Moon Over Mountain 2020
Bubbling and brazen but nuanced, American’s band’s second effort welcomes fellow travelers to the other side of midnight.
There was something amateurishly indecisive about where to go with their reveries on this duo’s debut record, yet while "Color Of Life" flowed past the listener as an aural slide show, its follow-up offers a quantum leap into urban beauty that is the little ensemble’s natural habitat. Enchanting and immersive in equal measure, “Champagne And Brass” can be easily turned into a movie, although such liberty would cost the album a lot of charm and many a magic moment. Half-hints, leaving most things unsaid, and elusive details, enriching the context, work wonders without visuals – all sort of wonders.
Despite the epic “Colorado Dreaming” placing spiritual lines in a throbbing soundscape but remaining rather static, dark streets are the space which “The Man Who Spoke 10,000 Truths” occupies: it reveals the Denver artists’ deliberately uneven, if tuneful, experimentation that will go way beyond new age – and beyond the flawed pop-folk of “Evening Falls” as well. There’s gripping sadness to the quasi-operatic “Alone In The City” yet, marrying solemnity to motorik groove to evoke nocturnal atmosphere, the platter’s title track takes acoustic guitar for a night-on-the-town where Kenneth Lee Roberts’s synthesizers stage a Renaissance-esque romantic defiance for Megan Buness’ velvet vocals to probe stereo swirl of “First Snowfall” and let translucent electronica reign supreme, albeit languidly.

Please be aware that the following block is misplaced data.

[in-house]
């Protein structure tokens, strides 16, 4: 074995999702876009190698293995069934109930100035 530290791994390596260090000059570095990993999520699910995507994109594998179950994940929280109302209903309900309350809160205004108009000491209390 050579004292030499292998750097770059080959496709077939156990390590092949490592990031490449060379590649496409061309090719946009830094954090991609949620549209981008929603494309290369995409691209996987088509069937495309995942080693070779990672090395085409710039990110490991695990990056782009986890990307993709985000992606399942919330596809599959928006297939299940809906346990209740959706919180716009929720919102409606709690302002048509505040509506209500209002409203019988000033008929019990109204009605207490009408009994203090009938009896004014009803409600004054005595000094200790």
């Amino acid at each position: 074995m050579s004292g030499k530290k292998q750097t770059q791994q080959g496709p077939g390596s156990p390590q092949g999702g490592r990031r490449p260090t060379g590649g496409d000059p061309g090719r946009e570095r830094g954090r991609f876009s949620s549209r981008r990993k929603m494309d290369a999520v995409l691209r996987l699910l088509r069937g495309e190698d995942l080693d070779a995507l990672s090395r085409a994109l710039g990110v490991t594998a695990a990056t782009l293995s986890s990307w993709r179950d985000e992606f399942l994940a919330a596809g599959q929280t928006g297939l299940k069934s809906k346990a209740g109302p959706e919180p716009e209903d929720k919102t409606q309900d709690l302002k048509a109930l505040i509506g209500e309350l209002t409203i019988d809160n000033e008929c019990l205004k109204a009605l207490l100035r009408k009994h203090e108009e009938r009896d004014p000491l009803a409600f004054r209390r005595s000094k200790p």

That’s what shifts the moods in “Have Our Dreams Come To This?” – the instrumental drama bringing a certain Philip K. Dick novel to dance-addled mind – before “Close To My Heart” unfolds a brief oratorio and sends an orchestral echo further, to “Welcome To Life” with its celestial vibes. Still, the minimalist disco-drive and tribal chants of “AOC” come totally unexpected, shedding a different light on the duo’s approach to arrangement. Their development has been rapid as a reverie – only, unlike a dream, MOM’s music is here to stay.